“This is a hymn for the hymnless / Kids with no religion,” Kesha sings early on in Rainbow, molding her own profane religion out of lived experiences rather than an austere set of rules passed down through generations. “I know that I’m perfect, even though I’m fucked up,” is more of a rallying crying for a generation that rejects the “Lord, make me pure but not yet” type of prayer that favors absolution before our final resting place.
Rainbow, Kesha’s third studio album, is all about embracing who she is, what she’s been made into, and the woman she’ll continue to be—as she raps over hypnotic beats.
After she burst back onto the music scene with the emotional lead single “Praying,” it might have seemed like Kesha was interested in a brand-new musical direction. She did after all pen an essay for the Lenny Letter in which she described channeling her “feelings of severe hopelessness and depression” into penning a song about how she eventually overcame her obstacles. It wouldn’t have been surprising if she took a detour similar to Lady Gaga’s country mashup Joanne. But while Rainbow does take those necessary emotional detours (and a few of those country deep-dives), what it most excels at is imbuing Kesha’s raucous glam rock, hip-hop, and pop aesthetic with more gravitas than her previous albums.
“Bastards” is a bold opening to Rainbow that calls out the people in the world who choose hatred and bullying over compassion. Describing it to NPR, Kesha said: “[It’s] a song that I wrote by myself on a guitar at about 4 in the morning. I wrote that one because I don’t understand why people are so fucking mean to each other, but I can’t change it and writing is how I cope with everything. I wrote this song for people who have a hard time understanding that, too. I just don’t like bullies, and kindness is not overrated.”
It’s the continuation of a topic Kesha broached on her first album, Animal, with the track “Backstabber,” yet whereas that song assumed more of a juvenile “it’s lonely at the top” perspective—no different from other pop stars lashing out at their legions of haters, e.g. Lindsay Lohan’s “Rumors” and Taylor Swift’s “Shake It Off”—“Bastards” feels more authentic. Through Kesha’s well-publicized hellish journey and our collective experience of 2017, it’s not hard to see the intense cruelty of the world around us.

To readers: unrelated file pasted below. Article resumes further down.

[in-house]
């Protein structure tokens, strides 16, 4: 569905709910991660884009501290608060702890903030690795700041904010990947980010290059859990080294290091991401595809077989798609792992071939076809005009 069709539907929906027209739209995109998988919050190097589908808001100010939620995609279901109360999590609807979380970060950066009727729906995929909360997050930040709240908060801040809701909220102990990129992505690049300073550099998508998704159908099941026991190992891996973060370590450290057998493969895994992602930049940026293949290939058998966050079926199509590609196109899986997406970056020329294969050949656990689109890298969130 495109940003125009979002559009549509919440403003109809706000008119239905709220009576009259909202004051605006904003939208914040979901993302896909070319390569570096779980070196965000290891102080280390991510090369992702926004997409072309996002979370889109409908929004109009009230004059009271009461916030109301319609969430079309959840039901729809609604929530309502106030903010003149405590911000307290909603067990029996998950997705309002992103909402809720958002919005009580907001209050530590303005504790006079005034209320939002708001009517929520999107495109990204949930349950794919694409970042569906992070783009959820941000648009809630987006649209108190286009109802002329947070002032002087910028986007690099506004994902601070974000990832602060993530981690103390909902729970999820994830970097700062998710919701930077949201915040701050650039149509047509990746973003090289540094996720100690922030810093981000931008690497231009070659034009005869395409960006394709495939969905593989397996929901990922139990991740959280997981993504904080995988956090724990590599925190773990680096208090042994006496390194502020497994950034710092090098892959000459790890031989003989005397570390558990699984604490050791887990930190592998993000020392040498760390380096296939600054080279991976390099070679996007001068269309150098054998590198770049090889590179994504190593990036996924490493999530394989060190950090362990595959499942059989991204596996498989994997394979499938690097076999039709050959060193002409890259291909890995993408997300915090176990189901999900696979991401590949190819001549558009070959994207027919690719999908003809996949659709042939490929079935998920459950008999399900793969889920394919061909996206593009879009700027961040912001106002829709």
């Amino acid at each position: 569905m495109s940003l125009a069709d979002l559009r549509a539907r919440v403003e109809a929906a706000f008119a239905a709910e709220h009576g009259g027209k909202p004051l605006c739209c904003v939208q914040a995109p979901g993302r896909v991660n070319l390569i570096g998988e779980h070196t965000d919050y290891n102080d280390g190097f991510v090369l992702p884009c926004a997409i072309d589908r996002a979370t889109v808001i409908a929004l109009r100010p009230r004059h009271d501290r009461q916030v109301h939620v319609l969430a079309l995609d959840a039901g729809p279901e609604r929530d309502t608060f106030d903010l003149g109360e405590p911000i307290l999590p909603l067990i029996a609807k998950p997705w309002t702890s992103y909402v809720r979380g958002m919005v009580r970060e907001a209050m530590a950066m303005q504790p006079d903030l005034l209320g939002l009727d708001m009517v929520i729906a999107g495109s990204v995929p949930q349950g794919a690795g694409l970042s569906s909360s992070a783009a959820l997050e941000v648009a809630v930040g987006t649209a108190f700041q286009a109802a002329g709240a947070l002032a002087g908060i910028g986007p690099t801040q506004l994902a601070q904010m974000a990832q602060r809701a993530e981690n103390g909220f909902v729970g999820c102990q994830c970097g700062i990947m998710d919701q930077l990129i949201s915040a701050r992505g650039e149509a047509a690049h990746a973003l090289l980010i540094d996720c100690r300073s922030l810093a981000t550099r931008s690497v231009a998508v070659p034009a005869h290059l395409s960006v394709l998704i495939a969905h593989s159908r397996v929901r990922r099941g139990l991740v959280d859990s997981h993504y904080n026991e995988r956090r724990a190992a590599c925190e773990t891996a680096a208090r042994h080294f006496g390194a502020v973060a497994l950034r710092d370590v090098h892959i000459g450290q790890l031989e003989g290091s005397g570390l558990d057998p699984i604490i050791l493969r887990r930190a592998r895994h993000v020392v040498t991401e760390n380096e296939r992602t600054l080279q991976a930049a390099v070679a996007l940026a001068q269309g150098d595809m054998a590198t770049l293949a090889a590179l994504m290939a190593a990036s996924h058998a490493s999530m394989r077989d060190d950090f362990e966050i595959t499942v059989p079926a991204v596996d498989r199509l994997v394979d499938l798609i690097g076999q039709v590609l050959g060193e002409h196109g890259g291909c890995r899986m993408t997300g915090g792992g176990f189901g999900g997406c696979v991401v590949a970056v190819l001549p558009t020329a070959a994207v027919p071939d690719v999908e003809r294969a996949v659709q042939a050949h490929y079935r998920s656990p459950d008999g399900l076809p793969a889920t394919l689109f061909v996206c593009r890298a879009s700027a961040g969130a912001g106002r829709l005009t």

Kesha’s always criticized the “bastards” of the world—the creepy guy in the bar who thinks he can sway her with his brand new Benz (“Sleazy”), the lecherous old guy who won’t leave her alone (“Dinosaur”), or even a braggadocious asshole (“Blah Blah Blah”)—but on Rainbow, when she chants “I’m a motherfucking woman,” it sounds like a call to arms. She’s channeled her newfound independence into a new rock anthem more reminiscent of Liz Phair’s 1994 debut than the type of “I can pay my own bills” Destiny’s Child knockoffs that most of today’s pop stars churn out.
It’s the specificity that makes Kesha’s songs cut deeper than they have before. She’s always been an admirable pop star taken far less seriously than she deserved due to her penchant for raunchy lyrics and boozy white-girl rapping, yet her lyrical prowess is out in full force on Rainbow. Kesha’s never been the best vocalist; rather, she gets by on raw emotion—the kind that once made Madonna a superstar and icon for young women in the ’80s. This earnestness works in Kesha’s favor when she dives into country music, as on the kiss-off track “Hunt You Down,” the wistfully optimistic “Spaceship,” or her duet with Dolly Parton on “Old Flames (Can’t Hold a Candle to You).” The latter is a cover of Parton’s 1980 hit from the album Dolly, Dolly, Dolly, which was written by Kesha’s mom, Pebe Sebert.
The inclusion of Sebert is the final element of Kesha’s new, self-proclaimed spirituality. From “Hymn”—where she sings “if there’s a heaven, don’t care if we get in”—to the pronouncement of her femininity on “Woman,” Kesha has emerged from the toxic bastards of the world to find solace in her history and the power of womanhood. Her mother’s career as a songwriter led to her own, and Kesha continues the tradition by not only paying homage to Parton, but including the long-unproduced song “Godzilla,” which her mother wrote years ago. The bridge in “Godzilla” declares: “While everyone else is running and screaming / I just love being with you.” They began as Sebert’s words to her daughter and now they are Kesha’s: a refrain that helped her through her depression while recording Rainbow and simultaneously battling her alleged tormentor.
Rainbow is about the oral traditions passed down through generations—like Sebert’s songwriting, Parton imparting wisdom of memories lost (“Sometimes at night, I think of old lovers I’ve known / I remember how holding them helped me not feel so alone”), or Kesha herself sharing homemade hymns with her fans. Kesha infuses Sebert’s whimsy and Parton’s reminiscence into a droll artistry of her own. She doesn’t merely think of old flames to keep her warm at night, she also treats her loneliness with booze (“Don’t buy me a drink / I make my money”) and bloodlust (“Just know that if you fuck around / boy, I’ll hunt you down”). It is Kesha’s quest for her own self-worth and spirituality, leading to the discovery that she is her own salvation.